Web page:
Two US Marine C-130 cargo planes were parked nearby, their engines running, unloading food and water from the capital, Manila.

‘Situation is bad’

Three days after Yolanda, the strongest storm on record, roared across the Visayas, government officials still did not know the extent of the damage and devastation, with some in Manila questioning five-figure local estimates.

“The situation is bad, the devastation has been significant. In some cases the devastation has been total,” Cabinet Secretary Rene Almendras told a news conference on Monday.

Interior Secretary Mar Roxas said it appeared that Yolanda whipped Eastern Samar harder than Leyte, adding that the government was rushing relief for the survivors through the airport in Guiuan town.

Reports trickled over the weekend indicating deaths in Eastern Samar.

Leo Dacaynos of the Samar provincial disaster council said on Sunday 300 people were confirmed dead in one town and another 2,000 were missing, with some towns yet to be reached by rescuers.

Dacaynos pleaded for food and water, adding that power was out and there was no cell phone signal, making communication possible only by radio.

Reports from other affected islands indicated dozens, perhaps hundreds, more deaths.

Death toll unclear

NO SANCTUARY HERE. Even the Metropolitan Cathedral in Palo, Leyte province, was not spared from the fury of Supertyphoon “Yolanda” that peeled off the cathedral’s roof and ceiling. NIÑO JESUS ORBETA

With communications still knocked out in many areas, it was unclear how authorities were arriving at their estimates of the number of people killed, and it will be days before the full extent of the storm is known.

In Tacloban, corpses hung from trees, were scattered on sidewalks or buried in flattened buildings, some by the typhoon that washed away homes and buildings with powerful winds and giant waves.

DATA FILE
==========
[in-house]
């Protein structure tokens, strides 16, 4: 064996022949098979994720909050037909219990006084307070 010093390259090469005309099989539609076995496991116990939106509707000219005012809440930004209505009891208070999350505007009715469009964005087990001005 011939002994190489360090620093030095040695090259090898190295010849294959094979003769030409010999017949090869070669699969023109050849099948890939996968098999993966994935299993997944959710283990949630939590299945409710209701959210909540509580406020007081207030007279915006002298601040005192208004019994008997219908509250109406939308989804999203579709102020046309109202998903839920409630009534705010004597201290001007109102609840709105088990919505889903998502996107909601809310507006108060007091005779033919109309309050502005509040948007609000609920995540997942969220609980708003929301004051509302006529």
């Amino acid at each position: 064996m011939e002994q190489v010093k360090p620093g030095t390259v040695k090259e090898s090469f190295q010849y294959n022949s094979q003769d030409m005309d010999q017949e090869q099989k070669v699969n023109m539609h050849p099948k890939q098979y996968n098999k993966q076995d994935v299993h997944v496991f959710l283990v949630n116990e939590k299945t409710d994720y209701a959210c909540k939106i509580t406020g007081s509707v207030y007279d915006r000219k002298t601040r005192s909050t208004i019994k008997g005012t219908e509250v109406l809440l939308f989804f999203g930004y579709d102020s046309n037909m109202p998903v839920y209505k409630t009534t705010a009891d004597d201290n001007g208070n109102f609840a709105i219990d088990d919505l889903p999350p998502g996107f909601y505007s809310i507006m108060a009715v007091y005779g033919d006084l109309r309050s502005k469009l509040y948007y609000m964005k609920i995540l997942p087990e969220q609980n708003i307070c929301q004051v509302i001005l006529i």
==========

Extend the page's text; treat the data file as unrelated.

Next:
The government has not confirmed officials’ estimates over the weekend of 10,000 deaths, but the toll from Yolanda, one of the strongest typhoons ever recorded, is clearly far higher than the current official count of 1,774 people dead and 2,500 others missing throughout the region.

Philippine National Police Director General Alan Purisima on Monday sought an explanation from Eastern Visayas police director, Senior Supt. Elmer Soria, who was quoted by the wire services on Sunday as saying the death toll in Leyte could reach 10,000.

“We are still verifying the figure (Soria) mentioned. We are actually taking the actual numbers because what we want to report is the actual body count,” Purisima told a news conference at PNP headquarters in Camp Crame, Quezon City.

“If the PNP released a report, we could not take it back. What if (only) 100 people had actually died? Where are the (other) 9,900 bodies?” Purisima said. “The police must only rely on evidence, (or in this case), actual body count. We do not rely on perception reports or anecdotal reports.”

Soria did not report that 10,000 people in Leyte were killed during the typhoon.

The wire services quoted him as saying he was briefed late Saturday by Leyte Gov. Dominic Petilla and told that there were about 10,000 deaths in the province, mostly by drowning and from collapsed buildings.

Petilla’s figure was based on reports from village officials in areas where Yolanda first hit land on Friday.

But Purisima said the provincial police office had yet to provide photographs or other physical evidence that would support that figure.

“The problem is our police stations there cannot contact other police offices. Our ground commanders [have to travel from one town to another then report wherever there is power and telephone],” Purisima said.

He said, however, that radio communication systems were being set up in police offices in typhoon-ravaged communities.

Purisima reminded police commanders that only the National Disaster Risk Reduction and Management Council (NDRRMC) had the authority to release damage and casualty reports during disasters.

“Our (standard operating procedure) is that we should be factual in our reports. We should not be speculating,” Purisima said.